Cleveland has weathered injuries, inconsistencies and slumps en route to a .500 showing and a third-place standing in the season's first half. The team has not resembled the one that ended with the AL's top Wild Card spot last year, but that version of the Tribe was slow out of the gates as well.
"There's nothing that you can do about what's happened already," Indians general manager Chris Antonetti said, "other than learn from it and see if there's opportunities for us to get better moving forward. I think everyone agrees that you'd always like your record to be better than it is, no matter where you are in the standings.
"But I believe in the group of the guys we have. I believe in our coaching staff and I'm confident we'll play better than we have in the second half."
Five key developments
1. Brantley's All-Star showing
The emergence of Michael Brantley has been a godsend for an offense that has dealt with early-season slumps from some key players. The outfielder has developed into the Tribe's top all-around talent, moving into the lineup's third spot and showing off a stellar arm in left field.
2. Kluber's rise in rotation
At the break, three-fifths of Cleveland's Opening Day rotation was either on the disabled list or removed from the staff. Throughout a turbulent first three-plus months for the group, Corey Kluber developed into a reliable arm, a strikeout artist and nearly was named an All-Star.
3. Allen takes over the ninth
The Indians signed John Axford to serve as the team's closer this season, but his struggles led to a shakeup in the bullpen in May. Cleveland began with a closer-by-committee approach, but youngster Cody Allen has seized the bulk of the closing duties in dominant fashion.
|MVP: Michael Brantley
Cleveland's lone All-Star, Brantley enjoyed a breakout showing in the first half. He has been the team's best all-around talent this season.
|Top starter: Corey Kluber
The right-hander has been a reliable arm within the Tribe's turbulent staff. He narrowly missed making his first All-Star team.
|Top rookie: T.J. House
The first-year southpaw admirably held down a rotation spot while a handful of other starters dealt with injuries and inconsistencies.
|Top reliever: Cody Allen
After the Indians adopted to a closer-by-committee approach in May, Allen emerged as the club's best option for the ninth inning.
4. Chisenhall seizes his chance
Without a clear role at the season's start, Lonnie Chisenhall made the Opening Day roster as a part-time bench player. The third baseman swallowed his pride, embraced his job and hit his way into more playing time. You can find him now near the top of the AL batting leaderboard.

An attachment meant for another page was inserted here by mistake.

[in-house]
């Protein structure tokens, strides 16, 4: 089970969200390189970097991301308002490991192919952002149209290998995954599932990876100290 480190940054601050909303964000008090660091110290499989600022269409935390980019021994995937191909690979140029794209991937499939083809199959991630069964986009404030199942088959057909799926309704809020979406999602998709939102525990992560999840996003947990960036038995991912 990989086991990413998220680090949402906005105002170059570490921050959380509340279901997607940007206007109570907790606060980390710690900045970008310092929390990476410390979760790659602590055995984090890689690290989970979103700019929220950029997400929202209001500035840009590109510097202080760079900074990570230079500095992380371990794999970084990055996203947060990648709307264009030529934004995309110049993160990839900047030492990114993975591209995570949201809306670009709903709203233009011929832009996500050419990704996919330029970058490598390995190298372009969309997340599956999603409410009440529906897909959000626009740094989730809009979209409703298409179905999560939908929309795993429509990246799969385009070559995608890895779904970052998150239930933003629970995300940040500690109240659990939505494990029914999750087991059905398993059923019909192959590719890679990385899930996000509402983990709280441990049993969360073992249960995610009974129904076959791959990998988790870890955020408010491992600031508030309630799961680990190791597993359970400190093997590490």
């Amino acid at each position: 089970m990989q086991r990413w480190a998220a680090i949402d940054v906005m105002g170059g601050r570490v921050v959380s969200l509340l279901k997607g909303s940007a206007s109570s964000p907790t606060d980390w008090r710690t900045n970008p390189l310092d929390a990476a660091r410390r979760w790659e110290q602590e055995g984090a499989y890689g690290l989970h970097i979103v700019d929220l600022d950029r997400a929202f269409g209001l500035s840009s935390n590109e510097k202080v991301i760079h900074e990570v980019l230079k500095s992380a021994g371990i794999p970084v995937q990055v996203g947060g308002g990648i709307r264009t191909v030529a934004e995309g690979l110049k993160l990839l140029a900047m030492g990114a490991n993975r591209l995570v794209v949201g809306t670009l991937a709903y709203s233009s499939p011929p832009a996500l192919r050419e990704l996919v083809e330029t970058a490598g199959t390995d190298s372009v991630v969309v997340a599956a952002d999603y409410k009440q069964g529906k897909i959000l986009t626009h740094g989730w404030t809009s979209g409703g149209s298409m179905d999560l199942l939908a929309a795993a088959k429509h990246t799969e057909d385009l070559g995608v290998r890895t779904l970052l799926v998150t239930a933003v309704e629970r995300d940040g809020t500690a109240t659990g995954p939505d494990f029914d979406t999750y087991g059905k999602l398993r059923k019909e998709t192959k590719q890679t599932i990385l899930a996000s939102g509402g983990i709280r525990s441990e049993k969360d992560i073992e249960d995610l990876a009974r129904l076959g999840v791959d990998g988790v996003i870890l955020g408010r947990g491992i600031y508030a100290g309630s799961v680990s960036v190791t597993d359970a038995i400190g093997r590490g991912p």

5. Defensive deficiencies
The Indians headed into the All-Star break with a Major League-leading 76 errors. Antonetti called the defensive woes "the most challenging" aspect of the first half for the Tribe. Without an overwhelming offense, Cleveland needs to play a cleaner brand of baseball in order to succeed.
Five storylines to keep an eye on
1. Masterson's comeback
Sinkerballer Justin Masterson headed into this season as an All-Star and the unquestioned leader for Cleveland's rotation. A bothersome right knee, diminished velocity and poor results have plagued the righty in the first half, though. In order to build on their Wild Card run last season, the Indians need more consistency from Masterson in the final two-plus months this year. Eligible for free agency this winter, Masterson might be entering his final second half with the Tribe.
2. Situation at shortstop
The Indians have a promising shortstop prospect in Francisco Lindor and a solid Major League shortstop in Mike Aviles. Under the circumstances, Cleveland will surely be open to listening to any trade proposals for current shortstop Asdrubal Cabrera, who is eligible for free agency this coming offseason. To date, the switch-hitting Cabrera has endured an up-and-down showing in what could be his final season in Cleveland.
An All-Star a year ago, Masterson was a mess in the first half. Cleveland is hoping he can be healthy and dominant down the stretch.
The first baseman endured a rough first half for the second season in a row. The Tribe will be counting on a similar second-half surge.
A phenom last season, Salazar's struggles landed him back in the Minors this year. A return to form in the second half would be welcomed.
3. Bourn's balky hamstring
Center fielder Michael Bourn, who signed a four-year deal worth $48 million prior to last season, continues to have problems with his left hamstring, which was surgically repaired in October. Bourn has already had three setbacks this year and -- in the games he has played for the Indians -- he has been hesitant to steal bases like he did in prior seasons. The Tribe is hoping to have Bourn back at full strength at some point in the second half.
4. Counting on Swisher
When the Indians signed the energetic Nick Swisher to a long-term deal (one that has the potential to last through 2017), it was with the idea that he could be a run producer for the club. For the second season in a row, Swisher has dealt with injuries and struggled at the plate in the first half. Cleveland is hoping Swisher can enjoy a second-half surge similar to the one he turned in last September, when he played a key role in the team's run to the playoffs.
5. Salazar's return
A phenom on the mound for the Indians last year, Danny Salazar fizzled early on this season as a part of the Tribe's Opening Day rotation. The hard-throwing right-hander wound up back at Triple-A Columbus to sort through some mechanical and physical issues, with the goal of rejoining the Indians at some point in the second half. In a perfect world, Salazar would return to the big leagues and again be a force for Cleveland's starting staff.